Nostalgia in Food Packaging Design

A variety of Singaporean packaged foods, condiments and drinks.

I have a soft spot for Singaporean heritage food products in a very specific packaging – with retro typefaces, logos and images that contain just the right amount of kitsch.

For many of us millennials, made-in-Singapore food products with throwback aesthetic probably appeal to us because we are constantly reflecting on our identity in a young country that has undergone rapid changes, at times almost beyond recognition.

In recent years, I’ve been paying more attention to the way I consume – buying local and eating local. Let’s face it, it is hard finding shelf-stable food products that are still made in Singapore today. 

Even beloved Singaporean heritage food brand Ayam Brand produces its canned sardines and tuna in neighboring Asian countries.

A tall bottle of Tai Hua Superior Dark Soy Sauce.
A white box of strawbery Tortally Jelly Crystals.
A tall bottle of Chee Seng Sesame Oil.

In recent years, I’ve been paying more attention to the way I consume – buying local and eating local.


Below are some Singaporean heritage food products that have caught my eye in recent years. 

Their retro-kitsch packaging have not evolved much over the years, perhaps intentionally preserved as the distinctive, even somewhat dated, design plays a vital part in reinforcing their brand identities. Or, perhaps refreshing brand identities was not something on the top of their priorities. 

Many of these homegrown food products are so ordinary most Singaporeans might not even give them a second glance. Yet, they do not just represent brands that have shaped Singapore’s food culture; they are also brands that have withstood the test of time in a fast-changing sector.

In any case, some of these food products would make great souvenirs for friends and family overseas. Food souvenirs are always a good idea and perfectly representative of a country obsessed with food. Even better when they come in nostalgic old-school packaging.

A bottle of Rose Brand Rose Syrup.
A small packet of ILC Bah Kut Tea Spices.


Rose Brand Rose Syrup
Manufactured by T.G. Kiat & Co since 1935 and exported to many countries, Rose Brand Rose Syrup is said to be enjoyed by royal families in the Middle East. Bandung, or rose syrup with milk, is commonly served in the evenings when Muslims in Singapore break their fast during the holy month of Ramadan.

ILC Bah Kut Tea Spices
Founded in 1987, ILC Trading specializes in making spice premixes comprising pepper and garlic, known for their healing properties in Chinese food therapy. The convenient spice premix for Teochew-style bak kut teh (pork rib soup) makes a great easy-to-cook souvenir (just add garlic, pork ribs and water) that doesn’t take up much space in the luggage for tourists and overseas Singaporeans alike. 

Tai Hua Superior Dark Soy Sauce
Founded in 1947, Tai Hua Food Industries is one of the leading soy sauce makers in Singapore. Soy sauce is a pantry staple in the Singaporean kitchen. You can’t eat bah kut teh without chili rings in dark soy sauce. Chicken rice also tastes better with a squeeze of dark soy sauce over the rice or chilli sauce.

Chee Seng Sesame Oil
At first a coconut oil producer in 1943 during the Japanese occupation of Singapore, Chee Seng Oil Factory pivoted to sesame oil 13 years later. It is also the first sesame oil manufacturer in Singapore to mechanize production.

A can of Tiger Beer.
A can of Marigold King of Kings Full Cream Evaporated Milk.
A small packet of Swallow Globe Brand Agar-Agar Powder.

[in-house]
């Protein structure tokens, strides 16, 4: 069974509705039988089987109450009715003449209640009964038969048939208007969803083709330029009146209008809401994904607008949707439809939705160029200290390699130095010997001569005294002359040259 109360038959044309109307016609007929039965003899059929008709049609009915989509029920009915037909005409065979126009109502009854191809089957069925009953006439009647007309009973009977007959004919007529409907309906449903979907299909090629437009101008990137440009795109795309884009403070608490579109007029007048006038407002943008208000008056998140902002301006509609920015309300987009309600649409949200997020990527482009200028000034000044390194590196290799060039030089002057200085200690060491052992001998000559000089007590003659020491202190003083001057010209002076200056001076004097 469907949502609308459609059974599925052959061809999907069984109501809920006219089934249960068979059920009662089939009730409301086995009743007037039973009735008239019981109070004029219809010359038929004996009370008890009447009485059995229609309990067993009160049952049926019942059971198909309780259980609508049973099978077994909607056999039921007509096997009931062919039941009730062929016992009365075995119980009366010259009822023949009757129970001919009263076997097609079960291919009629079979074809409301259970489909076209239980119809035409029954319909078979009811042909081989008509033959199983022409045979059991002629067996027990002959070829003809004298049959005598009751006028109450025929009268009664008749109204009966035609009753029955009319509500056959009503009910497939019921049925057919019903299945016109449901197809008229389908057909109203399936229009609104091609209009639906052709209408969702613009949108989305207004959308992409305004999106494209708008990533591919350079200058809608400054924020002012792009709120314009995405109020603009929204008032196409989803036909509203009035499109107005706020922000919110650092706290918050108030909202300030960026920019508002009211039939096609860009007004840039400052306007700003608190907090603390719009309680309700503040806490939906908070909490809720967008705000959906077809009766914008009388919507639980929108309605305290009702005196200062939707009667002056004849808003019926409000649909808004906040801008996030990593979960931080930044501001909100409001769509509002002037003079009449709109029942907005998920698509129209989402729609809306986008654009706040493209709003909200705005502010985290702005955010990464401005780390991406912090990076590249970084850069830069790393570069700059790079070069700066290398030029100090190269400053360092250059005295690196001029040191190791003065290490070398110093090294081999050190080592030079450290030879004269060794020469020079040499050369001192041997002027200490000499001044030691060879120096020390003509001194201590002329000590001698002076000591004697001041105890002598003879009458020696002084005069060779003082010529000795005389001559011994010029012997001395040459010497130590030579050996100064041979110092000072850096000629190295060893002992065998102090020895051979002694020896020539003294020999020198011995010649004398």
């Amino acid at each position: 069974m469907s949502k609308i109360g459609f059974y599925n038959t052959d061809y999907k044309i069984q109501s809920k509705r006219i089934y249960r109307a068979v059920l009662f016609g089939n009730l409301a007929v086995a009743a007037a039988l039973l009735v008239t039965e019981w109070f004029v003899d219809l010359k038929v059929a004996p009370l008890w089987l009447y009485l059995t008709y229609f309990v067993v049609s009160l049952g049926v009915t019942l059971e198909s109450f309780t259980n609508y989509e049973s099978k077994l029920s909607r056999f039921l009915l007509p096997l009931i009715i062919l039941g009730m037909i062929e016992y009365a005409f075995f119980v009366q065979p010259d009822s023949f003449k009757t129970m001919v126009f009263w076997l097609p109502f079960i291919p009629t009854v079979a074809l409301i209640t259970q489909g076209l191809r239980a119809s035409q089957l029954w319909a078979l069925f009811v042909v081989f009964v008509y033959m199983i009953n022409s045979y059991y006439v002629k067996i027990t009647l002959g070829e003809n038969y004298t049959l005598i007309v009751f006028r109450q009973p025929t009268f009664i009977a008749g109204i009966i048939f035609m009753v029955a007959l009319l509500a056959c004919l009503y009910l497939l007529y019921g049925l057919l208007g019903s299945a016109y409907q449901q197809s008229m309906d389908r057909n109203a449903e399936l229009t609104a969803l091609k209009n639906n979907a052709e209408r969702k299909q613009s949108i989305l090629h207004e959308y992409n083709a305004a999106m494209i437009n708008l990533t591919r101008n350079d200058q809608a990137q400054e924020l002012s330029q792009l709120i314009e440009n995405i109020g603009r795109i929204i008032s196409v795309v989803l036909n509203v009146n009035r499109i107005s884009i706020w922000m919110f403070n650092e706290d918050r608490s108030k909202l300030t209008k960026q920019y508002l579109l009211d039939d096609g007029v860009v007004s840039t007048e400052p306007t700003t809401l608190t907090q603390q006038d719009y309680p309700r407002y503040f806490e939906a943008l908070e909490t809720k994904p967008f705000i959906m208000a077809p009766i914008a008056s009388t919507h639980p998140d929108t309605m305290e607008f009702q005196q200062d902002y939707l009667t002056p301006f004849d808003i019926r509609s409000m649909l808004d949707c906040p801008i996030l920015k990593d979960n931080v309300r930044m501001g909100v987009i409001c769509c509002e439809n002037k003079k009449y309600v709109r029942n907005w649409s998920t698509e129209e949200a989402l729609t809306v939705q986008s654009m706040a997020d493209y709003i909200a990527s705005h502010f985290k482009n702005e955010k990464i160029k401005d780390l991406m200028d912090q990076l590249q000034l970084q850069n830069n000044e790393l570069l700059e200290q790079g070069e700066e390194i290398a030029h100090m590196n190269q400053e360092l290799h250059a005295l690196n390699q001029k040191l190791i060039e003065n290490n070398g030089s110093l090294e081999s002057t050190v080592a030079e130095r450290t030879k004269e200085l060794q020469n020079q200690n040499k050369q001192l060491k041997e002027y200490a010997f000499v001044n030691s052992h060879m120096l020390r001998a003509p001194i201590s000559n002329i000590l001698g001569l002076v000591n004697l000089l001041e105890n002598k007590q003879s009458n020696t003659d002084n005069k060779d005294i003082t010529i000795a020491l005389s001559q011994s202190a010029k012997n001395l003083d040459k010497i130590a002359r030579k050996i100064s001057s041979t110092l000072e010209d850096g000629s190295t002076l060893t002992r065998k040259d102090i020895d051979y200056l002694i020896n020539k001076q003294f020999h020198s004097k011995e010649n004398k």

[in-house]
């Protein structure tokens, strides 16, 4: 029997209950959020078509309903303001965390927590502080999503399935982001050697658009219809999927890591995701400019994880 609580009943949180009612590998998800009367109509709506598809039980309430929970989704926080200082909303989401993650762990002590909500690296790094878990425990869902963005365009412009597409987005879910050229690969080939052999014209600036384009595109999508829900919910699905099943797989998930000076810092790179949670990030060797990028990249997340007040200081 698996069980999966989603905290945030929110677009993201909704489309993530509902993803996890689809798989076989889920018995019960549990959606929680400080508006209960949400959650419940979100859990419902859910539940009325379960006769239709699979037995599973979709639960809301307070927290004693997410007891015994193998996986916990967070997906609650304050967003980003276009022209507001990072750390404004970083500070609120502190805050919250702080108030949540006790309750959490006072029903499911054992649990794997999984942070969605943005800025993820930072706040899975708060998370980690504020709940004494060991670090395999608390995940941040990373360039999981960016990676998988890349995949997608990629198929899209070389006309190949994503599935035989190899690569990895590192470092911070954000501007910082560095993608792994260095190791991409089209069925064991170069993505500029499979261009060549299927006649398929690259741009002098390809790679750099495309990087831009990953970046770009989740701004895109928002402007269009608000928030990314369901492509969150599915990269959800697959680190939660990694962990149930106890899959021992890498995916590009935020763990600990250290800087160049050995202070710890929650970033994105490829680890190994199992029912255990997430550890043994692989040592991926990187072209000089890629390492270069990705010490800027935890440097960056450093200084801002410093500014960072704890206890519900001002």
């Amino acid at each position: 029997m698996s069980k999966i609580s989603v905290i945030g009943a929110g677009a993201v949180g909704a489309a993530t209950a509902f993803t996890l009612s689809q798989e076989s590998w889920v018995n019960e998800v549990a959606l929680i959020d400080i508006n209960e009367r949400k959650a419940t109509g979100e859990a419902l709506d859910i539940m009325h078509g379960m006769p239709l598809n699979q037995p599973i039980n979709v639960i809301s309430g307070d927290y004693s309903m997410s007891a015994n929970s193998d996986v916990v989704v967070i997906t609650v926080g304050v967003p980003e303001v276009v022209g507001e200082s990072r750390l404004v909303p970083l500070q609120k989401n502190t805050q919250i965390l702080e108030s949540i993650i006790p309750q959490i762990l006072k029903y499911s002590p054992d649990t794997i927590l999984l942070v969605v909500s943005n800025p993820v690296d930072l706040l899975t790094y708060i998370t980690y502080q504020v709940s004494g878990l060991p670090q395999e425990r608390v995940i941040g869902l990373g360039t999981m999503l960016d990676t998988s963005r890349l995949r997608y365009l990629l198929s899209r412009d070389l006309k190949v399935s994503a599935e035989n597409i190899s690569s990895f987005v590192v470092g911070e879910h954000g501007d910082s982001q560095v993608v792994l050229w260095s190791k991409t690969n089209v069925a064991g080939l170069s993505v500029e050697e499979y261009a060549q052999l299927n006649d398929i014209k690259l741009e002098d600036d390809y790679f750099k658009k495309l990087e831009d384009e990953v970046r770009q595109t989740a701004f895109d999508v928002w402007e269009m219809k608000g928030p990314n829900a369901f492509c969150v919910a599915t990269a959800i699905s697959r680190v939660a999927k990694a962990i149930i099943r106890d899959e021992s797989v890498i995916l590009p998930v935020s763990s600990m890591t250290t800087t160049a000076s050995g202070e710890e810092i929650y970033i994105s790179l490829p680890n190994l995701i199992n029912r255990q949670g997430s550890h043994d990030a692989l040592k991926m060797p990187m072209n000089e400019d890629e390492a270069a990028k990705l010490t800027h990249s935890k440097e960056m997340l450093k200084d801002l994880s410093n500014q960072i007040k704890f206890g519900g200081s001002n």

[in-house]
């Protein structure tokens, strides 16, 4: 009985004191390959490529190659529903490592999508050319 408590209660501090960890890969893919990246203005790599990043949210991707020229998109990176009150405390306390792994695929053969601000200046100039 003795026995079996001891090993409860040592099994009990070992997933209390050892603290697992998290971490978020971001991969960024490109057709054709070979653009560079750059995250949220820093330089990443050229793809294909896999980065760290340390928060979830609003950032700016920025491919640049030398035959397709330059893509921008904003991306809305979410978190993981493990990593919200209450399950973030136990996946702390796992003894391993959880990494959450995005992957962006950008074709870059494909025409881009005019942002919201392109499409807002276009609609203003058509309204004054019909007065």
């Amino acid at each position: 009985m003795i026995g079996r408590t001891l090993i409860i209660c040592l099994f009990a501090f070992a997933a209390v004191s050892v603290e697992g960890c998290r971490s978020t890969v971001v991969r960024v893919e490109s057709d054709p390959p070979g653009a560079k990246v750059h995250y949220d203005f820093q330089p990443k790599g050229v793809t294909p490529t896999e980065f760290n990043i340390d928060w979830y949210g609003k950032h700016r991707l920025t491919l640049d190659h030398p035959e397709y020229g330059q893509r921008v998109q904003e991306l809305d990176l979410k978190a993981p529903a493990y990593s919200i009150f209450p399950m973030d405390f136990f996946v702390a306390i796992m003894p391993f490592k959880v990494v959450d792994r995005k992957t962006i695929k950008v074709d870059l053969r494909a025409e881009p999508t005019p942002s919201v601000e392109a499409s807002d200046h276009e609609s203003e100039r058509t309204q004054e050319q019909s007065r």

Tiger Beer
Singapore’s first locally-brewed beer is a light pale lager first launched in 1932 that has become the kind of beer older men in Singapore would drink on ice at kopitiams (coffeeshops). In Singapore, I would never order Tiger Beer if I had a choice. I surprised myself when I started drinking Tiger Beer after I moved overseas. The beer is average but more than anything else, it was my subtle way of displaying national pride. 

Marigold King of Kings Full Cream Evaporated Milk
This is the first evaporated milk to be made in Singapore in 1970. As condensed milk is commonly added to coffee and tea in Singapore, evaporated milk, or unsweetened condensed milk, is often touted as a healthier alternative. To earn some street cred in Singapore, here’s how you can order a glass of iced coffee with evaporated milk and less sugar in local lingo: kopi-c peng siew dai.

Swallow Globe Brand Agar-Agar Powder
Jim-Willie Trading Company has been producing agar-agar powder, a plant-based gelatin made from seaweed since 1970. As a child, I remember family gatherings at my aunt’s where she would make her trademark colorful agar-agar jelly dessert cut in rhombus shapes, sometimes filled with canned fruit.

A package of Khong Guan Assorted Biscuits.
A box of Falcon Moon Hokien Mee Swa.

Tortally Jelly Crystals
In 2002, Buan Lee Heng Trading started making Tortally Jelly Crystals, our local equivalent of Jell-O. Because it contains gelatin, Muslim consumers will prefer to buy plant-based gelatin instead.

Khong Guan Assorted Biscuits
In 1947, just after World War II, two enterprising brothers Chew Choo Keng and Chew Choo Han bought war-damaged biscuit-making machines to start a semi-automated biscuit production line that eventually became Khong Guan Biscuit Factory. Most Singaporeans would have fond memories of the iconic Khong Guan cream crackers, dipped in hot chocolate or coffee.

Falcon Moon Hokien Mee Swa
Since 1977, noodle maker Tai Thong Food has been making mee swa, a type of vermicelli made from wheat flour that originated from Fujian Province in southeastern China. Today, Tai Thong Food’s mee swa is still simply packed in old-school cardboard boxes when many other noodle manufacturers have long opted for more durable plastic bags. Chinese Singaporeans whose ancestors came from Fujian would also eat mee swa on birthdays as it signifies longevity.